Face Off: Should all physical books be replaced by e-books?

Joanne MaPauline Wong

Each week, two of our readers debate a hot topic in a parliamentary-style debate that doesn’t necessarily reflect their personal viewpoint. This week …

Joanne MaPauline Wong |

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Joshua Cheng, 17, Hong Kong University Graduate Association College

What would you prefer to carry, heavy physical books or a lightweight e-book tablet? The answer is obvious. E-books are not only convenient and economical, they are also better for the environment than paper books. I strongly believe e-books should replace physical books.

Firstly, physical books aren’t space efficient. Think about it: a normal-sized novel has roughly 300-400 pages. It’s quite hard to carry that with you when you travel to and from school. Plus, with all the textbooks you already have to carry, is it even possible to fit an extra book in your schoolbag? You can’t change the thickness of a page, but as technology becomes more advanced, tablets will only become thinner and lighter. In one single tablet, you can store your textbooks and as many interesting reads as you like, and you can access them all anytime, anywhere.

Moreover, e-books are budget-friendly. Let’s use the popular book series A Song of Ice and Fire by George R.R. Martin as an example; buying physical copies of the entire series will set you back about US$60 on Amazon – and that isn’t taking shipping fees into account. On the other hand, the e-book version only costs about US$22 and obviously, there’s no need for shipping. Publishers only need to pay copyright fees – and even for older books out of copyright, there are lots of free online versions too.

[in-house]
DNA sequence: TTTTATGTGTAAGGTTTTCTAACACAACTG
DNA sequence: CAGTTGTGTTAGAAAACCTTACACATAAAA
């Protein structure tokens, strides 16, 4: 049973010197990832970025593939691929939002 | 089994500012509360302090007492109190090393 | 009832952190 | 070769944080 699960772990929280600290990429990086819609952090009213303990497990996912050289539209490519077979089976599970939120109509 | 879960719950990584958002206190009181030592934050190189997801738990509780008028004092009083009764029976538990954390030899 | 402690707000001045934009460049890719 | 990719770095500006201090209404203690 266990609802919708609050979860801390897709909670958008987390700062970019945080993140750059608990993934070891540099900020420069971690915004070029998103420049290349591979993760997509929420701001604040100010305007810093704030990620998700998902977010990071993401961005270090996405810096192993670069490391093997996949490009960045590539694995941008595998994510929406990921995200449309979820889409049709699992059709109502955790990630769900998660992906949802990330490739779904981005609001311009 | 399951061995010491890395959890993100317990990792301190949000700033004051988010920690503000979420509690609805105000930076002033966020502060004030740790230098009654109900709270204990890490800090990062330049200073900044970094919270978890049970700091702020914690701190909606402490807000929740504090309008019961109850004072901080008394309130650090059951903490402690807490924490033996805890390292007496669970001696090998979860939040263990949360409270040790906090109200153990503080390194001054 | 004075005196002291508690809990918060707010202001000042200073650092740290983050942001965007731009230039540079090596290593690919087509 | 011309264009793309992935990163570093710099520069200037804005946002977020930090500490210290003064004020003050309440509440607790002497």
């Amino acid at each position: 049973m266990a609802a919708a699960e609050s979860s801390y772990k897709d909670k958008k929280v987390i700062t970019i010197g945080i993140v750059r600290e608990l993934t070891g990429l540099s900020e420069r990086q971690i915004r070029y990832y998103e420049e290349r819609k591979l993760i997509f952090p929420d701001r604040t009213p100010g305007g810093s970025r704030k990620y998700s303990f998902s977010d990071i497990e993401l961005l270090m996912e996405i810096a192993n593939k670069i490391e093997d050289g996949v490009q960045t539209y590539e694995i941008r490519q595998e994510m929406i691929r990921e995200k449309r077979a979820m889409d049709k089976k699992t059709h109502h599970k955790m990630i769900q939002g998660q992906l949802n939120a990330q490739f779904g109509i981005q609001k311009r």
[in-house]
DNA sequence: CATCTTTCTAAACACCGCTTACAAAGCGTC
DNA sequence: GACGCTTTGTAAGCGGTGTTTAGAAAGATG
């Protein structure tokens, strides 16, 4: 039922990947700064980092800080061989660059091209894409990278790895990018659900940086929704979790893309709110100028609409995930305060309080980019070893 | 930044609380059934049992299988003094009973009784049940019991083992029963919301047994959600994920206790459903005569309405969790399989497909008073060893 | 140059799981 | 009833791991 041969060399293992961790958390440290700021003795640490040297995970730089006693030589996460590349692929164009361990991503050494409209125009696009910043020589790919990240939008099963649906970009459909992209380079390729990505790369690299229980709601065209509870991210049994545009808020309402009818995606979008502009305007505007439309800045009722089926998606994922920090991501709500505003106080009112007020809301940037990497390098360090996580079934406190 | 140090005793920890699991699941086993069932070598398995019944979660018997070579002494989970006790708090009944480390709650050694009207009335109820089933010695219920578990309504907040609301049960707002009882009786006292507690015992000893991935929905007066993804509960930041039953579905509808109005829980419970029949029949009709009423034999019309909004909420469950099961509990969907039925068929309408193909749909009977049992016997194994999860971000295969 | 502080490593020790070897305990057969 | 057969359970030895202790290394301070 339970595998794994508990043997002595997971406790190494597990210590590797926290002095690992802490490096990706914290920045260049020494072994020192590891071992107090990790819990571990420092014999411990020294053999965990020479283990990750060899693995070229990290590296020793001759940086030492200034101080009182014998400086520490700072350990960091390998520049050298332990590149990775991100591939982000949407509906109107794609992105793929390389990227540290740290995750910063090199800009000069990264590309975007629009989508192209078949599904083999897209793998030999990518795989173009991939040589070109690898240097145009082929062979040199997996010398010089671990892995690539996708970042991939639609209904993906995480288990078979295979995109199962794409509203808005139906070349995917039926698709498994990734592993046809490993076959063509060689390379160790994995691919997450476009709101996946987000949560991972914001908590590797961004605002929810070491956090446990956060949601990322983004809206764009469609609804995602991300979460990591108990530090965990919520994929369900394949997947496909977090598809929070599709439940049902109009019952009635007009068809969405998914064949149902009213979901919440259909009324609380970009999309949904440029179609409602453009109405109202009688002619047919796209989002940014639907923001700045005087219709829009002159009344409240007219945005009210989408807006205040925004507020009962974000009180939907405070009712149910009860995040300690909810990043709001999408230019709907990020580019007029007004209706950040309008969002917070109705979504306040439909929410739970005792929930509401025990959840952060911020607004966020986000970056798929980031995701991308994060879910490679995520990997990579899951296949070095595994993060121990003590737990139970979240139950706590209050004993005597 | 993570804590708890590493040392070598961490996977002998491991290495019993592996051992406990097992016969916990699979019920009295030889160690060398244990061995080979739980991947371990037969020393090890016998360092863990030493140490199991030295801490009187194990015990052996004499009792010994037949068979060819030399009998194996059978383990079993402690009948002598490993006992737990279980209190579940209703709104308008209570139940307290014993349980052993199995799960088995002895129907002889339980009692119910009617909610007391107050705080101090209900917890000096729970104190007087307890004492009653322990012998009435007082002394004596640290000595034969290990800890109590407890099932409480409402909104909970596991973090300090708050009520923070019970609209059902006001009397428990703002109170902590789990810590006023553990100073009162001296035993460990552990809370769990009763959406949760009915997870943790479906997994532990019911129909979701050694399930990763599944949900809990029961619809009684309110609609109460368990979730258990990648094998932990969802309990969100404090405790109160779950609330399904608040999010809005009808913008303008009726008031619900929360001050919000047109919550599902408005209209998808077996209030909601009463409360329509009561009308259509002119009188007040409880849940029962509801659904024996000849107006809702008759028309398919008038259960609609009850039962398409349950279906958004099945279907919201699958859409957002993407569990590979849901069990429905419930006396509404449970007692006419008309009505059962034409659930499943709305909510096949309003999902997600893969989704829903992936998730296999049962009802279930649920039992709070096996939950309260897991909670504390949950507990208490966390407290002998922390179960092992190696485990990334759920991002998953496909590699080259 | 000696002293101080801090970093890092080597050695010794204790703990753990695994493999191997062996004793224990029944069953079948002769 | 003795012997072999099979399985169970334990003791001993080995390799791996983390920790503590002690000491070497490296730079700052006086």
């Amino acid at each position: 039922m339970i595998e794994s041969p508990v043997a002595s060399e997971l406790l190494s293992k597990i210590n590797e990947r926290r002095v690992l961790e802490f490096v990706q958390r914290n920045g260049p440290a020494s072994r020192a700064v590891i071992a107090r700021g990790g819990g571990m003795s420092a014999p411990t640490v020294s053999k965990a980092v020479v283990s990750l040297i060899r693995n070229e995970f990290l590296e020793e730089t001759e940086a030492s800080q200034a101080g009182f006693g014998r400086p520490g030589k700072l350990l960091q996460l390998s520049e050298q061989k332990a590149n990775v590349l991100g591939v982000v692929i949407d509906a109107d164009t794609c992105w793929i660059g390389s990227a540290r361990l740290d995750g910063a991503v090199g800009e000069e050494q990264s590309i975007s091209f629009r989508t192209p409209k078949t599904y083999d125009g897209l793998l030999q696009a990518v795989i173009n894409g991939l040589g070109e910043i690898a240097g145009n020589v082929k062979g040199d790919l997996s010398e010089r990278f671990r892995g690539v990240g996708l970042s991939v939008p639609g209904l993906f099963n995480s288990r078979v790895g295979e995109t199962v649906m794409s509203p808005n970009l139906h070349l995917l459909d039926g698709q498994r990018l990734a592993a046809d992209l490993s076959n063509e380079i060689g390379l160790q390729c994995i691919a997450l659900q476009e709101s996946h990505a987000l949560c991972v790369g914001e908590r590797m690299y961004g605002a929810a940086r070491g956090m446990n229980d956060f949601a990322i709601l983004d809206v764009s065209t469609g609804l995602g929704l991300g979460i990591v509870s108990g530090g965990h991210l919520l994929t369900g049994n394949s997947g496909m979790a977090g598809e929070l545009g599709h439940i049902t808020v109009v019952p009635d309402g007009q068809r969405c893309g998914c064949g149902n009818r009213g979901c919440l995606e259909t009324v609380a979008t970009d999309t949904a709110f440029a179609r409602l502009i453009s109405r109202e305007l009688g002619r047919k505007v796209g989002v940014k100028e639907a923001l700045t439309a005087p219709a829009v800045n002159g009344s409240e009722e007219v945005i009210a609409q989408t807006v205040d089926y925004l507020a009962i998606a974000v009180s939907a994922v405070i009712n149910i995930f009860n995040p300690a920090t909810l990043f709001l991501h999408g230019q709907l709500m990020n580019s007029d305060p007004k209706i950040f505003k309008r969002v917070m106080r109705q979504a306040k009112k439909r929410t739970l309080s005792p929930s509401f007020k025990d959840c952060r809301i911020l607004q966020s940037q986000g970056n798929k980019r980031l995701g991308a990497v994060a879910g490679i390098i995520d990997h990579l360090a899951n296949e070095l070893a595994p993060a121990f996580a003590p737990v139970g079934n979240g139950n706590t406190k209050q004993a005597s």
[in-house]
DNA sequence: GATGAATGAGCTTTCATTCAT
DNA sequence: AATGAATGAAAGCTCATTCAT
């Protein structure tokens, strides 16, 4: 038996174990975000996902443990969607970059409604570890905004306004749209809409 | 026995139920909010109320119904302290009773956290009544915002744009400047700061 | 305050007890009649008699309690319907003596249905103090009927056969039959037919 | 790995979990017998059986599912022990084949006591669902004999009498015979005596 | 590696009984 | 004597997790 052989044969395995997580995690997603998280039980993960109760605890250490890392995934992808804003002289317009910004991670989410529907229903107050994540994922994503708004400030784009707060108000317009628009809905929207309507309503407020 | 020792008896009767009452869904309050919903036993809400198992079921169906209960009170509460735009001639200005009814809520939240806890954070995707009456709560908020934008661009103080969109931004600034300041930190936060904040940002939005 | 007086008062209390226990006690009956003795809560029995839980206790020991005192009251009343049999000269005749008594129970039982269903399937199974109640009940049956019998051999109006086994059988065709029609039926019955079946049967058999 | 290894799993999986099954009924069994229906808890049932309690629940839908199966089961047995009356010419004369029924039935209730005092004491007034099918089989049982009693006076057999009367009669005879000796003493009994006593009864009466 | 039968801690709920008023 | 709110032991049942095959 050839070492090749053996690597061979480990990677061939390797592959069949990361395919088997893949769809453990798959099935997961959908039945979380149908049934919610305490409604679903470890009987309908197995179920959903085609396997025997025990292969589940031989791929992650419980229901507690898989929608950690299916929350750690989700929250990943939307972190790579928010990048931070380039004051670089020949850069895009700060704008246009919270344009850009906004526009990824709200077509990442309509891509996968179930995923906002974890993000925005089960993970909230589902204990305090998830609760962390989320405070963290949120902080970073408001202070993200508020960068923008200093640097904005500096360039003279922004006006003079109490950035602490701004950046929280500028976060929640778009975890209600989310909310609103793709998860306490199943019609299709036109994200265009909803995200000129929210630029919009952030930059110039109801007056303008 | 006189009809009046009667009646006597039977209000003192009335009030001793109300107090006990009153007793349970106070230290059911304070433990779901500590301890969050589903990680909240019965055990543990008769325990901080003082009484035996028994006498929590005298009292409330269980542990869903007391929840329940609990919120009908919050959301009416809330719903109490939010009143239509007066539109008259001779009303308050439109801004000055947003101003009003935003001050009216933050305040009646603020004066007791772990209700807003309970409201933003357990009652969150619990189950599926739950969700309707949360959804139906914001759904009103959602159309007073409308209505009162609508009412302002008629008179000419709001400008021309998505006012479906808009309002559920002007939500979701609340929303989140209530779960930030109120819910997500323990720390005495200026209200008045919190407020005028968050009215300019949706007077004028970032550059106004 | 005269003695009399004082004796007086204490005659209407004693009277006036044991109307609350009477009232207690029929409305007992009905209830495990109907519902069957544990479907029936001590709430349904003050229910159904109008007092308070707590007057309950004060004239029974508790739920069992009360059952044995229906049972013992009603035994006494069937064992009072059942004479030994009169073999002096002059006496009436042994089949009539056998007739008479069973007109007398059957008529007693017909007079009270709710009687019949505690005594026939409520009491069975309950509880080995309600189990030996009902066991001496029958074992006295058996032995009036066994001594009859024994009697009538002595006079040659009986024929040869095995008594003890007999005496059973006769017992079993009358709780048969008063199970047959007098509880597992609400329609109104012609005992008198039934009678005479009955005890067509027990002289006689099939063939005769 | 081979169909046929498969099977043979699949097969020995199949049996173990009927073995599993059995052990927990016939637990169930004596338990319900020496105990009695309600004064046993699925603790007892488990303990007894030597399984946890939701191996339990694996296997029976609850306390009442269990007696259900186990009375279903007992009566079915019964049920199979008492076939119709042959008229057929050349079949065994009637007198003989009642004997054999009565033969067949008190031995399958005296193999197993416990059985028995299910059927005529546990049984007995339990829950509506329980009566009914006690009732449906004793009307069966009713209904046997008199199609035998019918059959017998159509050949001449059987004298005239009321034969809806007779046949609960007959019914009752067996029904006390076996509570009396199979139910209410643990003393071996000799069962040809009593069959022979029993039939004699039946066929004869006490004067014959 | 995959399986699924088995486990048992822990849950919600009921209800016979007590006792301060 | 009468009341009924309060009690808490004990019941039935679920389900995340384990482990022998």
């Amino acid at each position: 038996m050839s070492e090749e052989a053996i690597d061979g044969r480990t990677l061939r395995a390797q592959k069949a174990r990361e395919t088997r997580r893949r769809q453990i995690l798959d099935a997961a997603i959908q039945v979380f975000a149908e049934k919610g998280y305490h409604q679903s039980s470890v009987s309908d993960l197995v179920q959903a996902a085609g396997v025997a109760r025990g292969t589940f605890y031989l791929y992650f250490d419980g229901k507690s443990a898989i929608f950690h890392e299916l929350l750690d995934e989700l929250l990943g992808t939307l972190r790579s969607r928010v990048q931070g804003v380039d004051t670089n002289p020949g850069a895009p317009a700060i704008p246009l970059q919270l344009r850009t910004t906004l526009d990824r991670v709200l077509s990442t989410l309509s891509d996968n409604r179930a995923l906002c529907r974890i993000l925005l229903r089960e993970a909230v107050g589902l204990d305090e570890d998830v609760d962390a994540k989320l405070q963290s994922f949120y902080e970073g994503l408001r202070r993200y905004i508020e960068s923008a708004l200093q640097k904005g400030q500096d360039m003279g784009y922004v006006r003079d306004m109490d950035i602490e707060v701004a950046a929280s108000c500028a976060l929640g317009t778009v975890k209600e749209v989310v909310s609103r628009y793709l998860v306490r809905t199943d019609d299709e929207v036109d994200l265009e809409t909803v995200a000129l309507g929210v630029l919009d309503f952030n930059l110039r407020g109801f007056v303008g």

Using e-books also means fewer trees need to be chopped down to produce paper. Trees are the lungs of our world: they are essential for taking in all the carbon dioxide produced by human activity, and they give out the oxygen that we need to live. They also provide habitats for an immense amount of wildlife. If there is an alternative to cutting down trees, shouldn’t we all adopt it and do our bit to save our dying planet?

Given that e-books are cheap, convenient and eco-friendly, I believe they should completely replace physical books.

Face off: should print books should give way to e-books?

Pauline Wong, 16, Maryknoll Convent School (Secondary Section)

Even though I am a Kindle user myself, and cannot deny the convenience of e-books, I don’t believe they will ever be able to truly replace physical books.

With real books, readers can flip back and forth easily and mark pages with a paper clip or bookmark. They can refer back to something they may have forgotten about, or even just go back and admire the foreshadowing which lead them to the plot twist they are currently at. However, e-books don’t always allow for such smooth browsing. They can be slow to respond, resulting in a lag when you try to flip through the pages.

If the purpose of e-books really is to replace printed books, such problems can’t be overlooked. Until the technology improves, we cannot say that e-books are better than their printed counterparts.

Most e-book readers have LED screens which emit blue light, a range of the light spectrum that is harmful to the human eye. Looking at such a screen for long periods of time may affect our body clock, and lead to problems such as sleep deprivation. While reading printed books at night and using a lamp can cause similar problems, the effects of reading using a blue light screen are more severe, as the released energy is more powerful than that of an ordinary lamp. Of course, some e-book readers, like some Kindle models, have e-ink screens which eliminates this problem. But again, until this technology exists for all e-book readers, we can’t do away with physical books altogether.

E-books certainly offer readers some convenience. However, the disadvantages can be harmful to the human body and cannot be ignored. Until we have solved many of the problems caused by the use of e-books, printed books will remain superior.

Edited by Charlotte Ames-Ettridge